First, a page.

Simona Fodor
Senior Editor

Simona joined the Romania Insider team in 2015, first working on our travel guide in English and, later, writing features and interviews for Romania-insider.com. She holds a BA in Romanian and English and an MA in American Studies from the University of Bucharest and started her journalism career in 2003.  Simona divides her time between her hometown Ploiești and Bucharest. While in Ploiești, she enjoys spending time with her family and taking long walks with the family dog. Going through an ever-expanding reading list and traveling, now replaced by travel literature and documentaries, are some of her favorite activities. You can get in touch with her for stories about arts, culture, and travel: [email protected] 

 

Romanian Laura Codruta Kovesi sworn in as European Chief Prosecutor

Laura Codruţa Kovesi, the head of European Public Prosecutor's Office (EPPO), and the 22 EU prosecutors of the EPPO took their oath of office in a ceremony at the European Court of Justice on September 28.

The EPPO is the EU body tasked with investigating and prosecuting fraud and other crimes affecting the EU's financial interests.

The 22 European prosecutors are Frédéric Baab (France), Cătălin-Laurențiu Borcoman (Romania), Jaka Brezigar (Slovenia), Danilo Ceccarelli (Italy), Gatis Doniks (Latvia), Yvonne Farrugia (Malta), Teodora Georgieva (Bulgaria), Daniëlle Goudriaan (The Netherlands), José Eduardo Guerra (Portugal), Petr Klement (Czechia), Tomas Krušna (Lithuania), Tamara Laptoš (Croatia), Katerina Loizou (Cyprus), Ingrid Maschl-Clausen (Austria), Juraj Novocký (Slovakia), Andrés Ritter (Germany), Maria Concepción Sabadell Carnicero (Spain), Gabriel Seixas (Luxemburg), Kristel Siitam-Nyiri (Estonia), Harri Tiesmaa (Finland), Yves Van Den Berge (Belgium) and Dimitrios Zimianitis (Greece).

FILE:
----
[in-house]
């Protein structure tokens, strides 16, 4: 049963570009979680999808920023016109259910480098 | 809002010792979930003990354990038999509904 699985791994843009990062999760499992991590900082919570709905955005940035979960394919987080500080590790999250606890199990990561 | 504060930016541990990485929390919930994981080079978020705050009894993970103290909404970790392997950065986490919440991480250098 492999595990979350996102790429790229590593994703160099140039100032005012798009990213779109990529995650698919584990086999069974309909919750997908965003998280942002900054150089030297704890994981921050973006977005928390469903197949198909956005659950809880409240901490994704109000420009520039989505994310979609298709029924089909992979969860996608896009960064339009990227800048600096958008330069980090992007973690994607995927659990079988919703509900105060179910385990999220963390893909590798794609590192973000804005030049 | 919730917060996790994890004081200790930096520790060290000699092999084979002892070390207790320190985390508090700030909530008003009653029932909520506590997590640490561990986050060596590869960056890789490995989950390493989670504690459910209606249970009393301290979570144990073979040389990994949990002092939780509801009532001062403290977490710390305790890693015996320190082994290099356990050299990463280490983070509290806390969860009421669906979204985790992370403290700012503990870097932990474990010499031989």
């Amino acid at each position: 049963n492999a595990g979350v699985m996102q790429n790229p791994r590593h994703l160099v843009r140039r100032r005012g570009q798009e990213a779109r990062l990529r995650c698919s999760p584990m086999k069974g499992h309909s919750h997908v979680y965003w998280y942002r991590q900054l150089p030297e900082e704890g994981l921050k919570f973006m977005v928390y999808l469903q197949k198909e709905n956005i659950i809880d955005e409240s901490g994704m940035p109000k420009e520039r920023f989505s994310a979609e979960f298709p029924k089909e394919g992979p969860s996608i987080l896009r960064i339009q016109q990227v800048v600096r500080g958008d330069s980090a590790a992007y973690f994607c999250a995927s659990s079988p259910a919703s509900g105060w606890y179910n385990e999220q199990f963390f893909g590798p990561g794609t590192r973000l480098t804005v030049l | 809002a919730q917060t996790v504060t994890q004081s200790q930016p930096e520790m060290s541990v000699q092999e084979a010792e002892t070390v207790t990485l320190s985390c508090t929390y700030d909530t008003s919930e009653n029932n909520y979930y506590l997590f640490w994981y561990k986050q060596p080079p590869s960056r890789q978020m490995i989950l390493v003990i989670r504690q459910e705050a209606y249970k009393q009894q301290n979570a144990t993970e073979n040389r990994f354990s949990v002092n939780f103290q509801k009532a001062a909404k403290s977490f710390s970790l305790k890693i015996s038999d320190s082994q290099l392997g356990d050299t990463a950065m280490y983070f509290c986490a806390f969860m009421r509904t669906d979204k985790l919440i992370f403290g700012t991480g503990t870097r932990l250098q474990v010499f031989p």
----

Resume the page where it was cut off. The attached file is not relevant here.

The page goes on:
"The European Public Prosecutor's Office is independent. This is a fundamental principle of the rule of law: only an independent judiciary can enforce the law equally for everybody. The public concerns related to financial fraud, corruption, and the rule of law have grown stronger than ever. By protecting the European Union's budget, we will play an essential role in making the European citizens' trust in the Union stronger than ever," Kovesi said at the event.

Mireille Delmas-Marty, a French jurist and emeritus professor at Collège de France who coordinated the expert committee for creating the EPPO, and Matthew Caruana Galizia, the son of investigative journalist Daphne Caruana Galizia, who was murdered in Malta in 2017, attended the ceremony.

Kovesi, the former head of Romania's Anticorruption Directorate (DNA), was appointed European Chief Prosecutor by the Council and the European Parliament in October 2019. She submitted her bid for the position in December 2018. The Romanian Government of the time, made up of a PSD-ALDE coalition, did not support her and even lobbied against her appointment.

(Photo: Octav Ganea/ Inquam Photos)

[email protected]